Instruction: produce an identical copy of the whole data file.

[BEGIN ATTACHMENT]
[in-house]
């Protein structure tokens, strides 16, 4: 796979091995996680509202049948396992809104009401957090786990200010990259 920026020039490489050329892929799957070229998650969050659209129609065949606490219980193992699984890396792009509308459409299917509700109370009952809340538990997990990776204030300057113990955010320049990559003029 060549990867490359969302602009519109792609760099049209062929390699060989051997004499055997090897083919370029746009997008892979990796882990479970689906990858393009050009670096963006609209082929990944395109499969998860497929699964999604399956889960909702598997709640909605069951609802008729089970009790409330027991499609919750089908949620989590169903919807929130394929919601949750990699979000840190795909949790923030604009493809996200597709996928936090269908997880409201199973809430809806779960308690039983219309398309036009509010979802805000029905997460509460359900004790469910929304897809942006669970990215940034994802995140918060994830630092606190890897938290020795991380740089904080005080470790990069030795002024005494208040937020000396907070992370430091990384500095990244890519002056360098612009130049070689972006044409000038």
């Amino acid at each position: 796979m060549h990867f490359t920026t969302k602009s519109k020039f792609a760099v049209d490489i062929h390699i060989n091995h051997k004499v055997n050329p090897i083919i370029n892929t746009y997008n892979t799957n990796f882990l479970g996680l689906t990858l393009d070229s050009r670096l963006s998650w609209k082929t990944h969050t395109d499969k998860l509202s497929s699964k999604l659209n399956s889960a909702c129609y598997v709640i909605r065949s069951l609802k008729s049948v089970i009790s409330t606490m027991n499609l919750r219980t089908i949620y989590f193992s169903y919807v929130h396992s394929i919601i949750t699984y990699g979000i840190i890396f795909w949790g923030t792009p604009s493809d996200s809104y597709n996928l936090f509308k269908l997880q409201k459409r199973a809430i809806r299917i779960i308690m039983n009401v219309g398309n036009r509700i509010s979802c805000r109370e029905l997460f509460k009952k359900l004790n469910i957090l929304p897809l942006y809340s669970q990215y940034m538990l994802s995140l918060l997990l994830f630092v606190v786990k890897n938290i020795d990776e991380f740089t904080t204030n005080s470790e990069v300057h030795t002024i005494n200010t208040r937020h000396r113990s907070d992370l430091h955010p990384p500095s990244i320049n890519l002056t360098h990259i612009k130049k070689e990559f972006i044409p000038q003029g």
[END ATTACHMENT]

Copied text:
[in-house]
């Protein structure tokens, strides 16, 4: 796979091995996680509202049948396992809104009401957090786990200010990259 920026020039490489050329892929799957070229998650969050659209129609065949606490219980193992699984890396792009509308459409299917509700109370009952809340538990997990990776204030300057113990955010320049990559003029 060549990867490359969302602009519109792609760099049209062929390699060989051997004499055997090897083919370029746009997008892979990796882990479970689906990858393009050009670096963006609209082929990944395109499969998860497929699964999604399956889960909702598997709640909605069951609802008729089970009790409330027991499609919750089908949620989590169903919807929130394929919601949750990699979000840190795909949790923030604009493809996200597709996928936090269908997880409201199973809430809806779960308690039983219309398309036009509010979802805000029905997460509460359900004790469910929304897809942006669970990215940034994802995140918060994830630092606190890897938290020795991380740089904080005080470790990069030795002024005494208040937020000396907070992370430091990384500095990244890519002056360098612009130049070689972006044409000038």
């Amino acid at each position: 796979m060549h990867f490359t920026t969302k602009s519109k020039f792609a760099v049209d490489i062929h390699i060989n091995h051997k004499v055997n050329p090897i083919i370029n892929t746009y997008n892979t799957n990796f882990l479970g996680l689906t990858l393009d070229s050009r670096l963006s998650w609209k082929t990944h969050t395109d499969k998860l509202s497929s699964k999604l659209n399956s889960a909702c129609y598997v709640i909605r065949s069951l609802k008729s049948v089970i009790s409330t606490m027991n499609l919750r219980t089908i949620y989590f193992s169903y919807v929130h396992s394929i919601i949750t699984y990699g979000i840190i890396f795909w949790g923030t792009p604009s493809d996200s809104y597709n996928l936090f509308k269908l997880q409201k459409r199973a809430i809806r299917i779960i308690m039983n009401v219309g398309n036009r509700i509010s979802c805000r109370e029905l997460f509460k009952k359900l004790n469910i957090l929304p897809l942006y809340s669970q990215y940034m538990l994802s995140l918060l997990l994830f630092v606190v786990k890897n938290i020795d990776e991380f740089t904080t204030n005080s470790e990069v300057h030795t002024i005494n200010t208040r937020h000396r113990s907070d992370l430091h955010p990384p500095s990244i320049n890519l002056t360098h990259i612009k130049k070689e990559f972006i044409p000038q003029g």